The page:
Not sure I will be sprinting but I love to walk, cycle and dance. Maybe you’d enjoy trying though while it’s still warm weather.
Three ways to train like an Olympic sprinter
By Mark Bailey, HEALTH WRITER
London-based sprinter Imani-Lara Lansiquot, who was part of Team GB’s 4×100m relay team, follows a high-intensity workout regime of sprints, strength circuits and core exercises. Here, she shares three tips to maximising the effectiveness of her training plan:
1. Focus on healthy fuel
“In the morning I stick to oats with berries and honey or a banana,” she explains. “After training I’ll have a protein shake or a protein bar. Lunch is when I have the majority of my carbs. It will usually be pasta or rice with some chicken or fish and lots of green leafy veg like spinach. Dinner is more protein-based, so chicken or fish will be the star of the show, but I’ll have a reduced amount of carbs, and as many colours of veg as I can get on the plate.”
2. Muscle up against injury
Lansiquot performs classic weightlifting exercises like power cleans to boost her strength. “I do lots of traditional big lifts but I also do loads of conditioning work,” she explains. “Conditioning might be long sets of calf raises on a machine. I used to get injured a lot so I needed to get stronger. I started to do quarter squats, Sumo deadlifts (with a wider stance than traditional deadlifts, to protect your back and recruit more of your gluteal muscles) and step-ups onto a 30cm box. It helped me to feel stronger and avoid injuries.”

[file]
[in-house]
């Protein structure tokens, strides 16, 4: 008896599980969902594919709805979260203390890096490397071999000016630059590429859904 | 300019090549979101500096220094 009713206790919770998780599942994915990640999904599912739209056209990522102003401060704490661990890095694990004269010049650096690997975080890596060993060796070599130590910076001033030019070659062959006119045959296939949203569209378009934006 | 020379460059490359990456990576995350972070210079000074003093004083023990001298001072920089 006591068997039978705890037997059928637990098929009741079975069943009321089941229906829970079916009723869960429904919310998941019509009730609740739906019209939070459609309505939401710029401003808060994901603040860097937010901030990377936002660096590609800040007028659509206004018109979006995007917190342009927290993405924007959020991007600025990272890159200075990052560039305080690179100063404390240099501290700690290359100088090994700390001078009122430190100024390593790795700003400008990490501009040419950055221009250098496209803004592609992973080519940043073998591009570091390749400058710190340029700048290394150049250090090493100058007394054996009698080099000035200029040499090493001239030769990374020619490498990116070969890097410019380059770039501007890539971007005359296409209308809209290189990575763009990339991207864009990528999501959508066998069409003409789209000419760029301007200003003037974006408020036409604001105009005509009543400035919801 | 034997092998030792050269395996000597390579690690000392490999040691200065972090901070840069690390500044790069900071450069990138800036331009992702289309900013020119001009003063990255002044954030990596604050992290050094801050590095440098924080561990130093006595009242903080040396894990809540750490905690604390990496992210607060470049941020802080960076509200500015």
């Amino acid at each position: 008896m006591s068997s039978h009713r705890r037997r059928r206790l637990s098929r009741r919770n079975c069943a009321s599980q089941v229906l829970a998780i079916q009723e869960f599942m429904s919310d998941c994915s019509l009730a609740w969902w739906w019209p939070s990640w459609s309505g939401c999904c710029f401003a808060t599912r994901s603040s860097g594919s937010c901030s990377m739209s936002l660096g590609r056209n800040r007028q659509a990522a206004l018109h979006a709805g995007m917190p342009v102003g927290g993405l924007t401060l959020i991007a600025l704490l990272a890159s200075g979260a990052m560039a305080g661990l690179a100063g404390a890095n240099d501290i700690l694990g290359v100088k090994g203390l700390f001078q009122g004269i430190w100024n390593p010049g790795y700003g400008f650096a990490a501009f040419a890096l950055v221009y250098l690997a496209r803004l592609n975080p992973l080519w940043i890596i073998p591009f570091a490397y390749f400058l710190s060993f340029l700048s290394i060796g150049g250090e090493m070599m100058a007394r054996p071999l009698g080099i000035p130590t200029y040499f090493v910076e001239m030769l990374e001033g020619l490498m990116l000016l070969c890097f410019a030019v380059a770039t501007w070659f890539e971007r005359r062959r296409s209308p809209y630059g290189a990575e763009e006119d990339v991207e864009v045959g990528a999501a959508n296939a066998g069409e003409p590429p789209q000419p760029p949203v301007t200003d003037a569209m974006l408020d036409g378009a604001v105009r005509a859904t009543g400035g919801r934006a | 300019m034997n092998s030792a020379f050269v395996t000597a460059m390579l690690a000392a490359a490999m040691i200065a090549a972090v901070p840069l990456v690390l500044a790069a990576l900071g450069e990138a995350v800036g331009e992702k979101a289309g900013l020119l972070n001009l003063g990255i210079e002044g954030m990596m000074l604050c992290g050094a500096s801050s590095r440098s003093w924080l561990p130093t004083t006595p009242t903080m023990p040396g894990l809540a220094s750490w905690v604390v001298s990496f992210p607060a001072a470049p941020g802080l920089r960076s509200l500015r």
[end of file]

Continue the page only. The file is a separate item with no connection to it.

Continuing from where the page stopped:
3. Mix up your sprint intervals
Lansiquot completes nine workouts a week, often performing a track session and a gym session on the same day. Her key fitness sessions involve high-intensity sprint intervals
“We’ll have days that are more focused towards 60m sprints, which are a bit more explosive and skill-based, and we’ll have days based more on 100m and 200m sprints,” she explains. “A lot of the sprints are lactic-based – very hard and very tiring on the muscles – but they help me to maintain my fitness and my skill even when I’m fatigued.”
The secret to performing high-quality sprint intervals, whether in the park or on an athletics track, is variety. “We have a different technical element every day, so there’s never a day that’s super-general,” she says. Mixing up your sprint distances, reps and rest times will constantly challenge your body to adapt and sharpen your cardiovascular fitness.